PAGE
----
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    Missile Defense

Technology has always found its greatest consumer in a nation's war and defense efforts. Since the last attempts at a "Star Wars" defense system, has technology changed considerably enough to make the latest Missile Defense initiatives more successful? Can such an application of science be successful? Is a militarized space inevitable, necessary or impossible?

Read Debates, a new Web-only feature culled from Readers' Opinions, published every Thursday.

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rshowalter - 06:51am Mar 5, 2001 EST (#835 of 11745)
Robert Showalter

I'm deeply concerned that the United States may forfeit great power in the most profound sense -- by permitting mistakes or accidents that could destroy all human life.

For technical reasons that could not reasonably have been forseen, and because of human inflexibilities that are so ubiquitous that we forget them, we've converted our world into a powder keg, and ALL of the basic assumptions of safety associated with our nuclear policy are now false.

Is it necessary for us to build new nuclear weapons, either offensive of defensive in nature? Perhaps that can be argued.

But our CURRENT nuclear weapons systems are obsolete, dangerous junk. The Russian weapons systems are similarly dangerous. These systems must be dismantled, to the point where they no longer pose a clear and present danger to the world.

My view (and Ive tried, pretty steadily, to communicate my concerns through channels) is that unless this is done it is PROBABLE that all life on earth will end. It could happen soon. We, and the Russians, and the other nuclear powers, should find ways to take these obsolete menaces down. Soon.

Im not a churchgoer, myself, but I think responsible people, interested in these matters, might well spend 20 minutes well listening to a sermon When the foundations are shaking described at rshowalter 2/24/01 9:25am

rshowalter - 06:53am Mar 5, 2001 EST (#836 of 11745)
Robert Showalter

There are plenty of challenges the United States must face, to play its necessary role in the world. A strong defense is absolutely essential, absolutely obligatory, in the world as it is.

One mainstay of a strong defense is credibility -- we must be committed to force we can actually use, in the world as it actually is, with both our allies and adversaries clear enough about what we can do, and what we stand for, so that the world is stable. rshowalter 2/9/01 1:53pm

There's work to do, for us to get there. Russia has work to do, as well.

So do other powers.

And the good things of which the United Nations and other international bodies are capable ought to be cultivated, without forgetting the things that these bodies cannot do.

Our safety, and our reasonable hopes for the future, depend on these things. We need to try to find beautiful solutions to a world that is now uglier than it should be, and in peril of destruction.

We can do better than we're doing.

rshowalter - 07:46am Mar 5, 2001 EST (#837 of 11745)
Robert Showalter


rshowalter 3/5/01 6:44am contains an error.

The first line should read:

" Since 1945, the United States has NOT been able to use nuclear weapons, and conditions where they can be used offensively will probably NEVER HAPPEN AGAIN, a fact thats been clear for a long time, to many people ..... "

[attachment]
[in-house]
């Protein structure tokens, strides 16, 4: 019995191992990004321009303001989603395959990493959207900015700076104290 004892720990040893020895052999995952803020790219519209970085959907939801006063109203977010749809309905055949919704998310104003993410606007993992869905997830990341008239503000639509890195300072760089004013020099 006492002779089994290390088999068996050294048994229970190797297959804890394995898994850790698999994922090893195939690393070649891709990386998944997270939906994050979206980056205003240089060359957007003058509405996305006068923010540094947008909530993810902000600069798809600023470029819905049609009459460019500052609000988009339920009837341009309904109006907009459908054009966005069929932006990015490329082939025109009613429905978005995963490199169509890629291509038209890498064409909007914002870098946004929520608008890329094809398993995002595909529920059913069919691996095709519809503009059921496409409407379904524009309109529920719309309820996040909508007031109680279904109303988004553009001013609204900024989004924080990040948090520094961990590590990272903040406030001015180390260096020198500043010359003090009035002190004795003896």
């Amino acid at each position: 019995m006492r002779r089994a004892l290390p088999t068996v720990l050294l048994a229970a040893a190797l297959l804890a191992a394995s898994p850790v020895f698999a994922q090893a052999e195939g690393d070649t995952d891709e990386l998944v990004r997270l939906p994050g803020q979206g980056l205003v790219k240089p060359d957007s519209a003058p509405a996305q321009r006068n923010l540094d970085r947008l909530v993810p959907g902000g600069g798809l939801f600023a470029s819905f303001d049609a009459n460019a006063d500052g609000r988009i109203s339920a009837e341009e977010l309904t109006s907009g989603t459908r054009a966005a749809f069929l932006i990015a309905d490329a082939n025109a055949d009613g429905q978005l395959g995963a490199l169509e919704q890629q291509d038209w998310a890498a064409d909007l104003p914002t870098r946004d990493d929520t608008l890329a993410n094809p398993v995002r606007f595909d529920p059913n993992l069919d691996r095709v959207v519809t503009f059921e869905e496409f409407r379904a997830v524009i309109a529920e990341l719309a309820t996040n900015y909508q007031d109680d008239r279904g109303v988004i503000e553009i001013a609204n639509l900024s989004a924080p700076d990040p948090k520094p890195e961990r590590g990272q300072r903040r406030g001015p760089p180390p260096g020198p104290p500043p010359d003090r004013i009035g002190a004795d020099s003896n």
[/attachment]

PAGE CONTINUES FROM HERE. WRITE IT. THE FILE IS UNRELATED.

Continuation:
1945 was a long time ago.

lunarchick - 07:52am Mar 5, 2001 EST (#838 of 11745)

Credibility ... and a thousand squabbles going on around the world at any time ...

Seems there's a need for a recipe for success on how to run regions, nations, how to get along in a positive, building manner.

Nuclear approach is 'outside' the real NEEDS of the world that relate to getting child soldiers off the battle fields and into school; maintaining respect for culture - Taliban; stopping the evil of the production, pushing, selling and distribution of drugs via changing the mind-sets of individuals; looking at over population; looking at food production and distribution -- guaranteeing water supplies as and where required, and looking after the 'mother' earth or environment that sustains us.

rshowalter - 03:43pm Mar 5, 2001 EST (#839 of 11745)
Robert Showalter

A big point about credibilty. Deception, lies, and secrecy decrease credibility. They degrade trust, and possibilities of cooperation.

We should find ways to be more open. Militarily, that used to make no sense at all.

Now it does.

The internet, and other electronic changes, are stipping away almost all the powers of concealment nation states used to have. Surprise attacks are a lot harder than they used to be to pull off, and with time they will get harder still.

That can't be reversed.

A time is approaching where it will be safer, in political and military terms, to tell the truth, at least about the big things, than to lie.

With more truth, and less successful deception, it will be easier for complex cooperation to occur.

The world will be a safer place, and nuclear disarmament will be much more enforceable than people now imagine.

Militaries, and intelligence agencies, have some adjusting to do. They don't really have a choice but to adapt to the new information flow conditions - which cannot be reversed. Some reflexes, that used to make military sense, can't be knee jerk responses any longer. Lying is a lot more dangerous than it used to be, because deception is much harder to maintain than it used to be, for anything large, or anything that goes on a significant period of time.

Surprise attacks are much more dangerous, too. A surprise attack, based on a deception, becomes an ambush for the defending force, and a route for the attacker, if the defending side learns about it and reacts effectively.

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